Dr. Mebrahtom Yehdago, 37, in Tenedba refugee camp, Sudan. (Jonathan Hutson)

"We are seeing a generation of Tigrayan refugee children, many of whom are growing up with a sense of hopelessness," said Dr. Mebrahtom Yehdago, 37, from Humera. He is a Tigrayan doctor and refugee in Tenedba refugee camp in eastern Sudan. "As a doctor, I feel so disturbed, sad, and angry to see these kinds of situations. These children are innocent. These are young children who were imprisoned and abused. How can we get the world to pay attention and do more to help the children?"

Dr. Mebrahtom outlines the cases of former child prisoners in concentration camps whom he has treated: four boys, ages 2, 9, 13 and 15. The two-year-old was imprisoned with his mother in the Mai Kadra concentration camp – which satellite imagery shows is in the Abbadi warehouse compound, a bit north and across the street from the police station, just as eyewitnesses reported. They were imprisoned from Nov. 14 to Nov. 27, 2020, until the mother paid their captors — the Fanu, the Amhara militia and the Amharan Regional Police — a ransom of 50,000 Ethiopian birr (about USD $1,086) for their release.

The toddler presented with physical complications, Dr. Mebrahtom said, including recurrent diarrhea, dehydration, malnutrition and pneumonia, as well as psychological issues. For example, when the boy sees a large group of people, he starts shouting and crying. His mother says he is remembering their hardship in captivity.

Their captors provided no food or water. About twice a week, according to former prisoners who escaped, Doctors Without Borders (or MSF, its French acronym) workers from Abdelrafe would distribute packets of digestive biscuits and fill two large water tanks. MSF repaired one water tank and installed another, without which the prisoners would have had only a few sinks in the bathrooms, where toilets and floors were overflowing with feces. MSF also built a new bathroom. The prisoners in Mai Kadra, like those in other concentration camps in western Tigray, survived by pilfering and roasting sesame seeds stored in the warehouses where they were held captive. This meager sustenance came from bags of seeds that the Amharan forces had looted from Tigrayan farmers and hauled to the warehouses on trailers pulled by tractors. The tractors in Mai Kadra were stolen from the Abbadis, a wealthy Tigrayan family who had owned the warehouse compound.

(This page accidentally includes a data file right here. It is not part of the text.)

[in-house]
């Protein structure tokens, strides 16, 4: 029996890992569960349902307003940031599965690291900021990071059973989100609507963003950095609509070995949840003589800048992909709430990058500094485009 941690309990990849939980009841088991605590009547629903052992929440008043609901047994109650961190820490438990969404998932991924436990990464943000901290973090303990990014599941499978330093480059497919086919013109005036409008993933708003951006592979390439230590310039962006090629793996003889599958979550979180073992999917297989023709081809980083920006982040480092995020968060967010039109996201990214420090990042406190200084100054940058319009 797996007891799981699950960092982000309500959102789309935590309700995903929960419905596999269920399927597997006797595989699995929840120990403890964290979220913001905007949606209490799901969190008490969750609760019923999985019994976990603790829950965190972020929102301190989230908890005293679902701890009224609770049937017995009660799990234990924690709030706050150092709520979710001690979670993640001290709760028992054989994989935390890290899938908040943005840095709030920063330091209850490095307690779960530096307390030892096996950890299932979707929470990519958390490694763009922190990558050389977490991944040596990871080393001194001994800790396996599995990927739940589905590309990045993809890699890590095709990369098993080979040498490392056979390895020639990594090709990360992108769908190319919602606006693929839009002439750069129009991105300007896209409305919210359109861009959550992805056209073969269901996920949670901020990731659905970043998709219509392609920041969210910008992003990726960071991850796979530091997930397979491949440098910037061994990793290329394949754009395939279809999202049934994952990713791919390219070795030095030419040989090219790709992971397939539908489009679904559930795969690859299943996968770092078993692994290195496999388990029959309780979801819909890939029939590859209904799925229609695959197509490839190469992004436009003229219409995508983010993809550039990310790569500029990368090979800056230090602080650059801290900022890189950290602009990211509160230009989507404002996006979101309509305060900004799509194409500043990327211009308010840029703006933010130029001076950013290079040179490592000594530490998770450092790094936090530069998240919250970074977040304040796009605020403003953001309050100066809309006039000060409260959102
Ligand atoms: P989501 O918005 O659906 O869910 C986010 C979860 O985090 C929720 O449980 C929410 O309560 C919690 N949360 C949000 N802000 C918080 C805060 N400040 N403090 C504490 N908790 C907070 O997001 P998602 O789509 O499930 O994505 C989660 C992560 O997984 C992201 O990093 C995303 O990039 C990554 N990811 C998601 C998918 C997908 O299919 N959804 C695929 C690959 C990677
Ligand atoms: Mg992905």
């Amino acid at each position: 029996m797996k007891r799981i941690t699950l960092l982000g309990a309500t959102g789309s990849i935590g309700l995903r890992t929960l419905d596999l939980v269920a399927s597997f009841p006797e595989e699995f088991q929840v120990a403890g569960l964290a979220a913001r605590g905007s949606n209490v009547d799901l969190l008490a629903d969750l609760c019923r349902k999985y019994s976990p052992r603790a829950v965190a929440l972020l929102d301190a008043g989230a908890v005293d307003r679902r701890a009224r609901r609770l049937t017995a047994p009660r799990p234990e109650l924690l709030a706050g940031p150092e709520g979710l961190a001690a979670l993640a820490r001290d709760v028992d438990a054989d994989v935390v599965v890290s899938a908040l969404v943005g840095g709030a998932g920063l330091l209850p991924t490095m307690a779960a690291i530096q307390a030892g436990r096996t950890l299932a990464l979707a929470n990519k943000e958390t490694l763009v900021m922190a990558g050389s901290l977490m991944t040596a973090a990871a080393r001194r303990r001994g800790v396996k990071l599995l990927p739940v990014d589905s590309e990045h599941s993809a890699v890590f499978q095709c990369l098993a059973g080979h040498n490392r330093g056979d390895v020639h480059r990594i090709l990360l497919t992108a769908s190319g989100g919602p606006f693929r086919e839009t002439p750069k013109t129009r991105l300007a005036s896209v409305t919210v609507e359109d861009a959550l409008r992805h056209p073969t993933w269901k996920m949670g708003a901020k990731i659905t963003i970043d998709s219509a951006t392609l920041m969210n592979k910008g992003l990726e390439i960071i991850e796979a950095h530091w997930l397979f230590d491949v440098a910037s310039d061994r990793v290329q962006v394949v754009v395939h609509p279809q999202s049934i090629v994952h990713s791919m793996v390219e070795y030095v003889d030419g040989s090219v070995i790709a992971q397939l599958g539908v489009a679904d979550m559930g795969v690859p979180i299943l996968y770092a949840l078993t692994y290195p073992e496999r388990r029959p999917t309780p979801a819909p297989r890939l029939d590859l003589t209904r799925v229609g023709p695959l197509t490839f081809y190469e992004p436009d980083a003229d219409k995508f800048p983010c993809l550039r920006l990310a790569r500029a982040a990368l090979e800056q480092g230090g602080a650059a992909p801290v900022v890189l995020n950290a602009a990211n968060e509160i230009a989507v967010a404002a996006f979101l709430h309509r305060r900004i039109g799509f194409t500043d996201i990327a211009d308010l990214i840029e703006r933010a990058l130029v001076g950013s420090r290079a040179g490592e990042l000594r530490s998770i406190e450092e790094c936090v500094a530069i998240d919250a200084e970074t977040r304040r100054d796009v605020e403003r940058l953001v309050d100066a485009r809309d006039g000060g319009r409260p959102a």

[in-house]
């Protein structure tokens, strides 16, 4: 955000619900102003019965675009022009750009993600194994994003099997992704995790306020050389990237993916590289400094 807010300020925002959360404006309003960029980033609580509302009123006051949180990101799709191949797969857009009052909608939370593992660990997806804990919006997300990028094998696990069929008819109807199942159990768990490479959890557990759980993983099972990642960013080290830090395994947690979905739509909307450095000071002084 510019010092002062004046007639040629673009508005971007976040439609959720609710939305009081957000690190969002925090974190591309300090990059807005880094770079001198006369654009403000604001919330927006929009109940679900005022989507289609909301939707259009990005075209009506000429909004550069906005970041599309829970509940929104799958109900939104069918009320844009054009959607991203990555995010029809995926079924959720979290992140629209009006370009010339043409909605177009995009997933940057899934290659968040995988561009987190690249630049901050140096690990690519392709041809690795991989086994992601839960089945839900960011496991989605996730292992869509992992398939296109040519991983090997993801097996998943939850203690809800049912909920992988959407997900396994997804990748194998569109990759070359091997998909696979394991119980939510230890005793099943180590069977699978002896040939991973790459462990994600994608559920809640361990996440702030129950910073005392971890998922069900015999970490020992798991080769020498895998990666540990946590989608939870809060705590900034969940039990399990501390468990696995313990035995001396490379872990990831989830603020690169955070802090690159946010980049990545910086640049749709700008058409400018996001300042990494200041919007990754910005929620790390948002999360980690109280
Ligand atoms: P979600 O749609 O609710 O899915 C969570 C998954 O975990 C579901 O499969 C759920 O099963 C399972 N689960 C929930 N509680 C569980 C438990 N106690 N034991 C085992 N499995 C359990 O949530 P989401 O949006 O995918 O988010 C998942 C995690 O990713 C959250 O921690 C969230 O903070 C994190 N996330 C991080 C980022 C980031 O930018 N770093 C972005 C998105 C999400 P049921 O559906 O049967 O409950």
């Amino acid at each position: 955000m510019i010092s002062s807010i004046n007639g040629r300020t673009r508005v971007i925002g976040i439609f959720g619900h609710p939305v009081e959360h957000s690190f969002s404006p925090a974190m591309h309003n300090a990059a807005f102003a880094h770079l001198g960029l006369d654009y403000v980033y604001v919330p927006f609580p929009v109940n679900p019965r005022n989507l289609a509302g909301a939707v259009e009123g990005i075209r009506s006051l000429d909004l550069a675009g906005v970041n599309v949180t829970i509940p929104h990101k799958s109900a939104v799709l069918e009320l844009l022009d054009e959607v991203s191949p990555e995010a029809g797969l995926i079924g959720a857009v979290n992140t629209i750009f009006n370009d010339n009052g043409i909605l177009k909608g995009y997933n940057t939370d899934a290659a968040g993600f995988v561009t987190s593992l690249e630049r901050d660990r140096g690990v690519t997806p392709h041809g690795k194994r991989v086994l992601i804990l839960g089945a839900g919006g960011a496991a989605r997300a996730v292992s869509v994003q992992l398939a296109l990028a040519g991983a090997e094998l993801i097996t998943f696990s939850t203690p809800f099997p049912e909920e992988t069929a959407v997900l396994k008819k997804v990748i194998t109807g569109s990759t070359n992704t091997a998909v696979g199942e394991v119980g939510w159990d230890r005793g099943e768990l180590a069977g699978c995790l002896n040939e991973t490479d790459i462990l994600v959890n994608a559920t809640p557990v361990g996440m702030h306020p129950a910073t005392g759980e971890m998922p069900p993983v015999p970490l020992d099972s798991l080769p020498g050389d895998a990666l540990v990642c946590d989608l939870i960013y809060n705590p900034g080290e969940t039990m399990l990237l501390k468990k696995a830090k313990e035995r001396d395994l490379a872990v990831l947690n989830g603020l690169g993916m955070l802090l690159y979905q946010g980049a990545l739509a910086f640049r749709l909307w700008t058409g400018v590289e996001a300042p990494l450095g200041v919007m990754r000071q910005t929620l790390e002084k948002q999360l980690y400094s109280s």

Satellite imagery shows tractors hooked to trailers near the compound garage. Some prisoners who had Amharan relatives or friends, and who could get money brought to them, paid bribes to Amharan militia guards. In exchange, the guards would allow two or three small boys, around eight years old, to run to the market and return with a kind of flat bread called injera, which the prisoners would distribute.

Former prisoners estimated that the total number of prisoners in Mai Kadra was more than 3,000; some said the number was closer to 8,000. And of that number, eyewitnesses reported that at least 400 were children of all ages. There were more than 10 pregnant women, at least two of whom gave birth in a warehouse (one with severe complications). There were newborns, infants, babies,........

© Salon